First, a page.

Knife-wielding man attacks Hong Kong pro-Beijing lawmaker

Knife-wielding man attacks Hong Kong pro-Beijing lawmaker

The scene after Hong Kong lawmaker Junius Ho was attacked
Screengrabs from a video circulating online showing Hong Kong lawmaker Junius Ho being attacked.

HONG KONG: A knife-wielding man on Wednesday (Nov 6) attacked a pro-Beijing lawmaker who has taken a tough stand against anti-government protests in Hong Kong, police said, as more demonstrations were planned for the Asian financial hub.

Legislator Junius Ho, his assistant and the alleged attacker were taken to hospital with unspecified injuries following the assault, police said.

READ: Our coverage of the Hong Kong protests

Video posted online showed the moment the attack took place.

A man holding a bouquet of flowers approached Junius Ho on Wednesday morning as the politician was campaigning with party members in his constituency of Tuen Mun, a town on the outskirts of Hong Kong near the border with China.

The man gave Ho the flowers, asked to take a picture and then pulled a knife from his bag before striking his victim in the chest.

Ho and his aides quickly subdued the man who could be heard shouting in Cantonese: "Junius Ho, you scum!"

A police source, who declined to be named, told AFP that Ho received a stab wound to the left side of his chest and the attacker was arrested.

Ho, 57, was conscious when he got into the ambulance.

He said in a statement posted online that he had suffered a knife wound to the upper left part of his chest, but said his life was not at risk. Two of his colleagues were also hurt, he said.

The attacker's motive was unknown but Ho gained notoriety among anti-government protesters in July when he was filmed laughing and shaking hands with suspected triad gang members who assaulted peaceful demonstrators.

READ: Xi voices 'high degree of trust' in Hong Kong leader over unrest

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The attack on Ho comes amid more than five months of sometimes violent political unrest in the former British colony-turned semi-autonomous Chinese territory.

Alongside Hong Kong's leader Carrie Lam and police chief Stephen Lo, Ho has become one of the most loathed establishment figures among protesters.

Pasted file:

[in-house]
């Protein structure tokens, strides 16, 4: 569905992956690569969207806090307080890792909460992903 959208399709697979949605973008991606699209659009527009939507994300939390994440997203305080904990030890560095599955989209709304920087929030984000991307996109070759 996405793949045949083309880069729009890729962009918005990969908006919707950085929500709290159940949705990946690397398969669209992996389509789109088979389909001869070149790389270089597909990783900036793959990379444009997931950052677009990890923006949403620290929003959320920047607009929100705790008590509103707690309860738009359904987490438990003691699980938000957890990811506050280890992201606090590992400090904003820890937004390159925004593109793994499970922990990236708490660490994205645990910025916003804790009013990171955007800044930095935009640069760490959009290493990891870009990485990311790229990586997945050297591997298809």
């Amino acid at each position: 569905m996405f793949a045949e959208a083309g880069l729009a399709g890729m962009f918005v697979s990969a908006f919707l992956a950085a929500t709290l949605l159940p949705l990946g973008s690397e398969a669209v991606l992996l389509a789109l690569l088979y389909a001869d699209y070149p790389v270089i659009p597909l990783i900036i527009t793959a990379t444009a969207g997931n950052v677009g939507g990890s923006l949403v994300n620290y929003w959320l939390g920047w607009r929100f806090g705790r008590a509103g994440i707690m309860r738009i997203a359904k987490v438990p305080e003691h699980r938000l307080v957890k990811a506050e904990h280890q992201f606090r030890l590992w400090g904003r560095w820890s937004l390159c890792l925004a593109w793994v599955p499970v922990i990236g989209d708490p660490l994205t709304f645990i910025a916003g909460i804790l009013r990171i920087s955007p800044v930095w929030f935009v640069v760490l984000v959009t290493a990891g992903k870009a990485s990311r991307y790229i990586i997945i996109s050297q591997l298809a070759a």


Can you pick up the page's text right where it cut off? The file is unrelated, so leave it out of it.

He has long been one of the most stridently pro-Beijing politicians in the city.

But he shot to notoriety on Jul 21 after he was filmed shaking hands with a group of men in the town of Yuen Long who went on to beat protesters with sticks and poles, hospitalising 40 people.

He has delivered multiple speeches supporting Hong Kong's police force and echoing Beijing's condemnations of protesters, often using incendiary language.

Last month he accused a prominent opposition lawmaker of "eating foreign sausage" because she is married to a British journalist.

After the Yuen Long attack, Ho's office was ransacked by protesters and the graves of his parents were also vandalised.

Discussion of the incident went viral in mainland China, where the Internet is heavily censored.

Four hashtags related to the stabbing racked up 550 million views and more than 71,000 posts on Chinese social media by mid-afternoon.

The state-run People's Daily and Global Times newspapers also linked to a video of the stabbing on Twitter - a platform they have embraced to reach international audiences but is banned inside China.

Lam strongly condemned the attack when she met reporters in Beijing.

Protesters wearing Guy Fawkes masks in Hong Kong
Protesters wearing Guy Fawkes masks attend an anti-government demonstration in Hong Kong. (REUTERS/Kim Kyung-Hoon/File Photo)

Further protests were planned on Wednesday at some of Hong Kong's universities, activists said. Police fired water cannon to disperse protesters at a Guy Fawkes-themed march on Tuesday.

China's Communist Party said on Tuesday it would not tolerate any "separatist behaviour" in Hong Kong, after some of the protesters called for independence.

What started as a protest against a proposed China extradition Bill has widened into the gravest challenge to Chinese President Xi Jinping's rule since he came to power in 2012.

Protesters are demanding an end to perceived Chinese meddling in the territory's affairs, as well as universal suffrage and an independent inquiry into alleged police brutality, among other demands.

Tensions have risen again in recent days after a teenager was left in a coma when he fell one storey inside a car park where police were firing tear gas at projectile-throwing protesters on Sunday night.

Beijing denies interfering and blames foreign governments for fuelling the unrest.

Xi met Hong Kong leader Carrie Lam on Tuesday in Shanghai, vouching support for her administration.

Following the meeting, Lam denied rumours that the government was considering an amnesty for protesters charged with offences.

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Source: Agencies/nc

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